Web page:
Whether you’re a plastic puller or a natural bait nut, much of what has proved successful in your home fishing grounds will also produce when visiting The Abacos, and your trolling pattern and tactics should be dictated by the species pursued each day. When white marlin are thick, natural mullet and ballyhoo dredges trolled with skipping and swimming ballyhoo on 20- or 30-pound class tackle are a deadly combination just as they are everywhere else along the Atlantic coast. However, be prepared for blue marlin to show up quite a bit more often than they do anywhere along the US mainland.
Those who prefer to target blues pull a range of mid-sized to large lures. Color schemes and patterns that billfish prefer should match skipjack, bonito, mahi-mahi and flying fish, which are predominant forage species in the area. Keep in mind it also pays to have a ballyhoo pitch bait ready if a white marlin or sailfish shows in the pattern. Sailfish, though frequently caught in the spring, are typically not plentiful enough to target but are often a surprise catch for crews that have scored with whites and blues, providing the possibility of the elusive Grand Slam on any day. Look for sails closer to the beach in shallower water as opposed to offshore where blues and whites prowl.
A trolling strategy for white marlin and sailfish should include a mix of swimming and skipping ballyhoo as well as a Spanish mackerel for the guy in the blue suit. A mix of natural and artificial teasers in the spread is always preferred. With this pattern the theory is there is a bait in the pattern for each species of billfish found in The Abacos in the spring. Although some skippers prefer naked ballyhoo, many often add a skirt to help get a bite. The abundance of flying fish in The Bahamas makes a ballyhoo with a blue and white Hawaiian Eye a must in any trolling pattern. Daisy chain and large teasers are also popular since they raise white marlin and blue marlin with equal effectiveness.
The size of your center console will dictate the number of rods and teasers you can successfully manage in your pattern. Larger craft can easily pull a seven-rod pattern with long ‘riggers positioned on the fourth or fifth wake, and the short ‘riggers placed on the third or fourth wake. The flat lines are generally positioned about 25 to 30 feet from the transom where they are out of the prop wash, while a shotgun line is positioned slightly past the long ‘rigger baits, although not so far that the lure is out of sight. Trolling speed will vary by sea conditions and hull design, but consider 4 to 6 knots for white marlin when pulling natural baits and 6 to 9 knots when pulling lures for blue marlin. Baits should be positioned where they can be seen, while lures should be pulled on the face of the wake where they can break the surface, gather air and dive back under the surface to create a long trail of smoke.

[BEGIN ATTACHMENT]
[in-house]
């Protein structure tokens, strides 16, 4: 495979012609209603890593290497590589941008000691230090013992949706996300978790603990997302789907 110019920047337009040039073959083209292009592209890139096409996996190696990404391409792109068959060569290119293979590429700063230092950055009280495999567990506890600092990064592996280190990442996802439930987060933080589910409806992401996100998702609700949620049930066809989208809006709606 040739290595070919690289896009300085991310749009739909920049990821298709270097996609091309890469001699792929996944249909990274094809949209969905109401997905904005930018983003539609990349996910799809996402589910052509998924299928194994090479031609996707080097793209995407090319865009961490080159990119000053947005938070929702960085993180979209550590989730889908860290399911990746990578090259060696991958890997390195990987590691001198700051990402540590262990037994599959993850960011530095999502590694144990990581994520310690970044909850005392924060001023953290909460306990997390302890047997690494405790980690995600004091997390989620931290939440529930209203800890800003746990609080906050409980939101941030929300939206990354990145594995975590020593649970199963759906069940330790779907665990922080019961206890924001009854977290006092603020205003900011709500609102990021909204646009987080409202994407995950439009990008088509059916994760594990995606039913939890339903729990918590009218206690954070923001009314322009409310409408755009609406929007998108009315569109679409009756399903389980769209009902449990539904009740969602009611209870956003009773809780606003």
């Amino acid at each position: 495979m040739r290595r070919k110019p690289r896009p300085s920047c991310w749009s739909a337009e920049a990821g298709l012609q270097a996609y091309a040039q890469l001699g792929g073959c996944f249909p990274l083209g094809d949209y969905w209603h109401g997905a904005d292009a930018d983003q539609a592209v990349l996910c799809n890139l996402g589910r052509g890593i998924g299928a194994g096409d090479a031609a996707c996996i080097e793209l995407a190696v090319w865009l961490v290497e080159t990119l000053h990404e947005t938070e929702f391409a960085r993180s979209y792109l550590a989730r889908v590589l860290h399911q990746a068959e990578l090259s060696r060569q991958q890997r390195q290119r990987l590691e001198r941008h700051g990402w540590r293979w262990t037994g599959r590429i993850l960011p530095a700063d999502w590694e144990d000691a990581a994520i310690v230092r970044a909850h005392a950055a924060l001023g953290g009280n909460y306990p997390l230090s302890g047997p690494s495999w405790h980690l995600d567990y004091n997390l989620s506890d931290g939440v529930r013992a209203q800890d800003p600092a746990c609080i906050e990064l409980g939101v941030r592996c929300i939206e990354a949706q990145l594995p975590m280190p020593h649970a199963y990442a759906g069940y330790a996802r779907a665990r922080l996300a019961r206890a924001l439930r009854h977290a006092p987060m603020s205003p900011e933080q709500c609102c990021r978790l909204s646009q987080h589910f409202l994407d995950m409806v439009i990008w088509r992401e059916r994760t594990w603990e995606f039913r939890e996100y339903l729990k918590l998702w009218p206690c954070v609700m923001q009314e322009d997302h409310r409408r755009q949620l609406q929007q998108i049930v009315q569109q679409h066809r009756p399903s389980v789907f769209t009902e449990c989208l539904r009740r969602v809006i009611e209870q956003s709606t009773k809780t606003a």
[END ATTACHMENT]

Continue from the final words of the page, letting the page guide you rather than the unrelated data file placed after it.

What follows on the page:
After a long winter, most of us are itching to get offshore. The proximity of The Abacos to the East Coast of the United States combined with its fine fishing, both inshore and offshore, as well as beautiful beaches, excellent restaurants, shopping and golf, make the area popular each spring. Though The Abacos were hit hard by hurricane Dorian, the area has rebounded thanks to a strong recovery effort. If you plan to visit, do your due diligence so you’re aware of what’s available prior to arrival. Book flight and resort reservations early, especially during the popular tournaments because The Abacos is the place to be for billfish during the spring season!
For further information including updates on the restoration of the resort and marina visit www.abacobeachresort.com. You can also follow them on Facebook at www.facebook.com/abacobeachresort where updates are posted regularly.
For tournament information visit www.skipstournaments.com. For general information about The Bahamas including travel documents and advisories, airport status and fishing regulations visit www.bahamas.com